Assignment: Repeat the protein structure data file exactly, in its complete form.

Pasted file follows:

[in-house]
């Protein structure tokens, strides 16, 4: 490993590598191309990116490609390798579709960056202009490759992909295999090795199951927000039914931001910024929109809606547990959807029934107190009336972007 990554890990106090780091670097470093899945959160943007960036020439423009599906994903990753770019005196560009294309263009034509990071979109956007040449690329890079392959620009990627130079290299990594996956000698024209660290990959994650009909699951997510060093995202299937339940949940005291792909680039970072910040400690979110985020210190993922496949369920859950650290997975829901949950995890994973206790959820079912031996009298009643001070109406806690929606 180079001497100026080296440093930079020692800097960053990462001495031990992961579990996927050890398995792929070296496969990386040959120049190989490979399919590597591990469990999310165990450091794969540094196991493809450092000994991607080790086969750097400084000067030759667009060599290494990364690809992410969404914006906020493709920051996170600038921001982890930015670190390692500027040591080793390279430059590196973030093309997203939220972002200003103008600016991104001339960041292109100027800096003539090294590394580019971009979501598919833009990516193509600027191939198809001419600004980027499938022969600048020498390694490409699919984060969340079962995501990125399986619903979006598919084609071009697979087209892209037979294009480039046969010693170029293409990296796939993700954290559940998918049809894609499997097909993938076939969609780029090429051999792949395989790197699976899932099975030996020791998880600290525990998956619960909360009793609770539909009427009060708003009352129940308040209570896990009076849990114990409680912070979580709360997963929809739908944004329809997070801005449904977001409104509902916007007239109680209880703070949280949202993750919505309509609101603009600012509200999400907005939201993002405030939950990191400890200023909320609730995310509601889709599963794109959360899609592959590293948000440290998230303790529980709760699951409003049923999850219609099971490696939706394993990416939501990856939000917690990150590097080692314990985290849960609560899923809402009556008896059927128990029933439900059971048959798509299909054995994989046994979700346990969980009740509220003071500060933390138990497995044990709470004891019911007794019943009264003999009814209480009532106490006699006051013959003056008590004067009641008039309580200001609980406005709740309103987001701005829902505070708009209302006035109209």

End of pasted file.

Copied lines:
[in-house]
């Protein structure tokens, strides 16, 4: 490993590598191309990116490609390798579709960056202009490759992909295999090795199951927000039914931001910024929109809606547990959807029934107190009336972007 990554890990106090780091670097470093899945959160943007960036020439423009599906994903990753770019005196560009294309263009034509990071979109956007040449690329890079392959620009990627130079290299990594996956000698024209660290990959994650009909699951997510060093995202299937339940949940005291792909680039970072910040400690979110985020210190993922496949369920859950650290997975829901949950995890994973206790959820079912031996009298009643001070109406806690929606 180079001497100026080296440093930079020692800097960053990462001495031990992961579990996927050890398995792929070296496969990386040959120049190989490979399919590597591990469990999310165990450091794969540094196991493809450092000994991607080790086969750097400084000067030759667009060599290494990364690809992410969404914006906020493709920051996170600038921001982890930015670190390692500027040591080793390279430059590196973030093309997203939220972002200003103008600016991104001339960041292109100027800096003539090294590394580019971009979501598919833009990516193509600027191939198809001419600004980027499938022969600048020498390694490409699919984060969340079962995501990125399986619903979006598919084609071009697979087209892209037979294009480039046969010693170029293409990296796939993700954290559940998918049809894609499997097909993938076939969609780029090429051999792949395989790197699976899932099975030996020791998880600290525990998956619960909360009793609770539909009427009060708003009352129940308040209570896990009076849990114990409680912070979580709360997963929809739908944004329809997070801005449904977001409104509902916007007239109680209880703070949280949202993750919505309509609101603009600012509200999400907005939201993002405030939950990191400890200023909320609730995310509601889709599963794109959360899609592959590293948000440290998230303790529980709760699951409003049923999850219609099971490696939706394993990416939501990856939000917690990150590097080692314990985290849960609560899923809402009556008896059927128990029933439900059971048959798509299909054995994989046994979700346990969980009740509220003071500060933390138990497995044990709470004891019911007794019943009264003999009814209480009532106490006699006051013959003056008590004067009641008039309580200001609980406005709740309103987001701005829902505070708009209302006035109209």